Page:Myth, Ritual, and Religion (Volume 1).djvu/70

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The savage has very strong ideas about the persistent existence of the souls of the dead. They retain much of their old nature, but are often more malignant after death than they had been during life. They are frequently at the beck and call of the conjuror, whom they aid with their advice and with their magical power. By virtue of the close connection already spoken of between man and the animals, the souls of the dead are not rarely supposed to migrate into the bodies of beasts, or to revert to the condition of that species of creatures with which each tribe supposes itself to be related by ties of kinship. With the usual inconsistency of mythical belief, the souls of the dead are spoken of, at other times, as if they inhabited a spiritual world, usually a gloomy place, which mortal men may visit, but whence no one can escape who has tasted of the food of the ghosts.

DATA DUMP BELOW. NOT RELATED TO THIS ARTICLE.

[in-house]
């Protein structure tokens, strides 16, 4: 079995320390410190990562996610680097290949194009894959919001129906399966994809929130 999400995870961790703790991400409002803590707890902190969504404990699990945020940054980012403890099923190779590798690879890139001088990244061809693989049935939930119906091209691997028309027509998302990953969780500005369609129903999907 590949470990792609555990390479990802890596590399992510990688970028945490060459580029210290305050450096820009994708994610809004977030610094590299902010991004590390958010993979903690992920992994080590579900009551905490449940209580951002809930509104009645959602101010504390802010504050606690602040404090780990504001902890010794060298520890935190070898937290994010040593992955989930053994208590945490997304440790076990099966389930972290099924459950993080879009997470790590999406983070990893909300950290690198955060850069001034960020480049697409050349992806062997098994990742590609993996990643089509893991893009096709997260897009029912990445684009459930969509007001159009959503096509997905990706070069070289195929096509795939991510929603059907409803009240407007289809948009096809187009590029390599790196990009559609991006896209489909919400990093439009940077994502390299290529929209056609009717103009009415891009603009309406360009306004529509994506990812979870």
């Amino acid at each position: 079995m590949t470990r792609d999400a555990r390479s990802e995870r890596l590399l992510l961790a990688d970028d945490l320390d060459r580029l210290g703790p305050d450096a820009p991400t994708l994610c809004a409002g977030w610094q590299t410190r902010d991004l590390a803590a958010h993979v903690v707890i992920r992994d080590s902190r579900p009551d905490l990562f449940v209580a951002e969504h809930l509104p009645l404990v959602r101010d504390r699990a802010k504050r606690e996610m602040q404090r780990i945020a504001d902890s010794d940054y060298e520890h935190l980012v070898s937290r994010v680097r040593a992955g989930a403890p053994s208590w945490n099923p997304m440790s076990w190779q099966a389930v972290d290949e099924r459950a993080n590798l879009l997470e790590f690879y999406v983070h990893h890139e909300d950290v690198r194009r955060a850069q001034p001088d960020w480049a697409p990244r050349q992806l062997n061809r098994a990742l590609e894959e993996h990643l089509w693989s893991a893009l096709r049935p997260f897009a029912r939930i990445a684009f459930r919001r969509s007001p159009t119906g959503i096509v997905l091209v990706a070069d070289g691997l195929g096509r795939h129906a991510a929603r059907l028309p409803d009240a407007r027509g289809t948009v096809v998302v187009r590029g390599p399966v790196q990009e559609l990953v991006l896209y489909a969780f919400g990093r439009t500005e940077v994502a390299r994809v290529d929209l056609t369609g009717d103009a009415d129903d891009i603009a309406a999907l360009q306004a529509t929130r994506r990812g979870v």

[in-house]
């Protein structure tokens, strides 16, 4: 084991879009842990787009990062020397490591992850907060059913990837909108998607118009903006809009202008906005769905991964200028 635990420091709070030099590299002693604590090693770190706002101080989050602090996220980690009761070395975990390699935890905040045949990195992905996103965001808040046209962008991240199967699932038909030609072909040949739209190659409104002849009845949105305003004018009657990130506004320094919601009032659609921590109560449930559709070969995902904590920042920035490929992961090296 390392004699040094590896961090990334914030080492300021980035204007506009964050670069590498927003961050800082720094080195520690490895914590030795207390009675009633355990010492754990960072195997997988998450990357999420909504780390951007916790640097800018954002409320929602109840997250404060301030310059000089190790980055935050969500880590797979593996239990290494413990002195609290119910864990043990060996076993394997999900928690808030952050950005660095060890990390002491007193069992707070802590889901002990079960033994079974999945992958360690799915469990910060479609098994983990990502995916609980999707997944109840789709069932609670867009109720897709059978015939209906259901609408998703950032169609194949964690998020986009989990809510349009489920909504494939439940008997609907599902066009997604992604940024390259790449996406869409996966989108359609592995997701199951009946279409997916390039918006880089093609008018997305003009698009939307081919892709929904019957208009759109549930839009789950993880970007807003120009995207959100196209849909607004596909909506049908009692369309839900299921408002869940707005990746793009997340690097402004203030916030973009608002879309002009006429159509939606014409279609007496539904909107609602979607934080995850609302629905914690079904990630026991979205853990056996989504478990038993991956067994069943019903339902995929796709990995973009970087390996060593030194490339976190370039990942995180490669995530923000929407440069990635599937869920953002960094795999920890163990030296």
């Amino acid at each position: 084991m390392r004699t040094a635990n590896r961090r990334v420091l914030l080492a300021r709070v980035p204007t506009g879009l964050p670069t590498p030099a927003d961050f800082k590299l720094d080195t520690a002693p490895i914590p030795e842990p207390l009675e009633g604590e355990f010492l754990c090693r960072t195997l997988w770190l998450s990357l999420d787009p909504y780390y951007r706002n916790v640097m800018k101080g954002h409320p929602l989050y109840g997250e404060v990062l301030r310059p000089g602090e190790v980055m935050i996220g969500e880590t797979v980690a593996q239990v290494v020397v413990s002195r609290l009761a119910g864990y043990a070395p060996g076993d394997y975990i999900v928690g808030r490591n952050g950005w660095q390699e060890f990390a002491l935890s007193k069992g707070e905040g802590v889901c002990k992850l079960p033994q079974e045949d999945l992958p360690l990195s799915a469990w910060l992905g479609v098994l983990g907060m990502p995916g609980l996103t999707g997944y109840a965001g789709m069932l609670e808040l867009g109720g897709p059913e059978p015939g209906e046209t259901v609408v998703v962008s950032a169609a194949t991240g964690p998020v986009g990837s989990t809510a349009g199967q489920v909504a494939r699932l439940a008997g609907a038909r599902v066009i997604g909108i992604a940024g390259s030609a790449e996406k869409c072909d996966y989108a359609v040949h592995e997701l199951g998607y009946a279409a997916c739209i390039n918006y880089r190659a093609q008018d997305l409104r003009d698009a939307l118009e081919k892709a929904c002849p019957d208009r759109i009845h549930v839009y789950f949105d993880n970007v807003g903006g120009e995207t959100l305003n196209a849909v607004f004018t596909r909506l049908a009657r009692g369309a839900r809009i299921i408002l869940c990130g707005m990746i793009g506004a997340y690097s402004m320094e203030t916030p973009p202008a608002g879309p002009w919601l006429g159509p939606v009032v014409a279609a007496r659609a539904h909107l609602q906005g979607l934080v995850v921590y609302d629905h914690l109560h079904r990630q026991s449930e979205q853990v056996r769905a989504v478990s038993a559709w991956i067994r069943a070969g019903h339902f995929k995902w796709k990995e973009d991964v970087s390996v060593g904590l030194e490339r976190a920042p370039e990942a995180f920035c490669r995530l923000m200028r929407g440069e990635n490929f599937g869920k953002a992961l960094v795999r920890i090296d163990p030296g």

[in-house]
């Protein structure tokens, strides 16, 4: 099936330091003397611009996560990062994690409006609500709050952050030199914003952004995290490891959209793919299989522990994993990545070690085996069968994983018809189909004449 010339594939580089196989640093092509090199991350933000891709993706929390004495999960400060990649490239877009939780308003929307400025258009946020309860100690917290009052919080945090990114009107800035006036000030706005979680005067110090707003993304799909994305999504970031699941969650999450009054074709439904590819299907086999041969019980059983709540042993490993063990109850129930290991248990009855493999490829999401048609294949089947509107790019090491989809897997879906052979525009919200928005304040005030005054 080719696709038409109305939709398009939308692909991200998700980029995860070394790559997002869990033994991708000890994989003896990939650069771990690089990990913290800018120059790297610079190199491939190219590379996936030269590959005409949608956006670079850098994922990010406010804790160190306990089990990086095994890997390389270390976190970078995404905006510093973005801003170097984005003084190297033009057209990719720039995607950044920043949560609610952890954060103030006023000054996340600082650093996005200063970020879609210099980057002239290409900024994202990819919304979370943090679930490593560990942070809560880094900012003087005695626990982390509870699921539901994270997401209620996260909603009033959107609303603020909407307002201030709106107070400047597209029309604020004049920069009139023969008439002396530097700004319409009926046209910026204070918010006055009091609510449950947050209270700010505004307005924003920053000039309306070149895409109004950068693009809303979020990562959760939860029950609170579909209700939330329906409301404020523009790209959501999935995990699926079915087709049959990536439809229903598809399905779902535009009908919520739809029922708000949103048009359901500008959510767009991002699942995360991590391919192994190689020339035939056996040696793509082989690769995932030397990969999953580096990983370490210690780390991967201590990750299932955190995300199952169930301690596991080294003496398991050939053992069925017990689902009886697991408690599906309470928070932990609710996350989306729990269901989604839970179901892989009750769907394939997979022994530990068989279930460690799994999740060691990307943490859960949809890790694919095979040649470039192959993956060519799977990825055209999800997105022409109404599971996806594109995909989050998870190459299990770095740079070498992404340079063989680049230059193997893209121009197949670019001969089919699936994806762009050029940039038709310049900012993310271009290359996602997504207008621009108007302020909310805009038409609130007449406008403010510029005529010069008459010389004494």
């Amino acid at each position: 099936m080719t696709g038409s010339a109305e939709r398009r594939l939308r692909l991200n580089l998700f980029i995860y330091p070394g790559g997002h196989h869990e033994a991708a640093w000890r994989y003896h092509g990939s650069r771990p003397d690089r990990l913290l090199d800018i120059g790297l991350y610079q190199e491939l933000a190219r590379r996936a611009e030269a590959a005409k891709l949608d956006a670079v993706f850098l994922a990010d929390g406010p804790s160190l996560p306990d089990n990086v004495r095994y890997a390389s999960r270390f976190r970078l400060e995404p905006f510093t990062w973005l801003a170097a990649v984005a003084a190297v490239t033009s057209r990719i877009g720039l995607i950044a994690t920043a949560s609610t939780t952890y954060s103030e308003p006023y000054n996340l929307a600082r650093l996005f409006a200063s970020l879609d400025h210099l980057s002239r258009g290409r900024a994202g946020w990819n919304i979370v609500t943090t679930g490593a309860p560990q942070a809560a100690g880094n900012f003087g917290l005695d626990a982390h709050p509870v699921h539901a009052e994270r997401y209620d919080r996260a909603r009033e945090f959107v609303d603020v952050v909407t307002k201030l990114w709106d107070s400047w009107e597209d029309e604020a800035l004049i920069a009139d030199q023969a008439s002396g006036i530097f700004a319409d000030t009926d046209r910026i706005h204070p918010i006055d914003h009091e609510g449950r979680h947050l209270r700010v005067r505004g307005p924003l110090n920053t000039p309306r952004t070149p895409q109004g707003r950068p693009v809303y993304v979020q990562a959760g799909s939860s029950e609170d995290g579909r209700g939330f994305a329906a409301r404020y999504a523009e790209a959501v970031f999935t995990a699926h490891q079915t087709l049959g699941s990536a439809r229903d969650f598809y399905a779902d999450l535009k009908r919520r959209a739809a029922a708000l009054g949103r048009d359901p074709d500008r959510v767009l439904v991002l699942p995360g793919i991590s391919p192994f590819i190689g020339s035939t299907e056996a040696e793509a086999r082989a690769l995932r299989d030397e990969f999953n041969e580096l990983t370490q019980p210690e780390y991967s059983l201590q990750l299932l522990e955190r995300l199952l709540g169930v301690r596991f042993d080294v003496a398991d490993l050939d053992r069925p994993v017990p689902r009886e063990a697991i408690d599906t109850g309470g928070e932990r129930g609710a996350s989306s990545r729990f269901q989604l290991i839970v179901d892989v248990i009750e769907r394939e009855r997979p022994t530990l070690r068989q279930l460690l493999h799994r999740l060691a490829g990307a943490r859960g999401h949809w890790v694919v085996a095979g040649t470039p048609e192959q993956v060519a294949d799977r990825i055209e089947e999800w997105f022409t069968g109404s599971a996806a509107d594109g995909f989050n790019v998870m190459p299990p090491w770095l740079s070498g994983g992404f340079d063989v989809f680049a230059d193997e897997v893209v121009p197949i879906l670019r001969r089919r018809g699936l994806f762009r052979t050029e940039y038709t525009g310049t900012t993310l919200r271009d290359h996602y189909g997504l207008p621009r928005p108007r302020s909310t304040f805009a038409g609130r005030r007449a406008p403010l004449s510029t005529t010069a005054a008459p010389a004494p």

4. In connection with spirits a far-reaching savage philosophy prevails. It is not unusual to assign a ghost to all objects, animate or inanimate, and the spirit or strength of a man is frequently regarded as something separable, or something with a definite locality in the body. A man's strength and spirit may reside in his kidney fat, in his heart, in a lock of his hair, or may even be stored by him in some separate receptacle. Very frequently a man is held capable of detaching his soul from his body, and letting it roam about on his business, sometimes in the form of a bird or other animal.

5. Many minor savage beliefs might be named, such as the common faith in friendly or protecting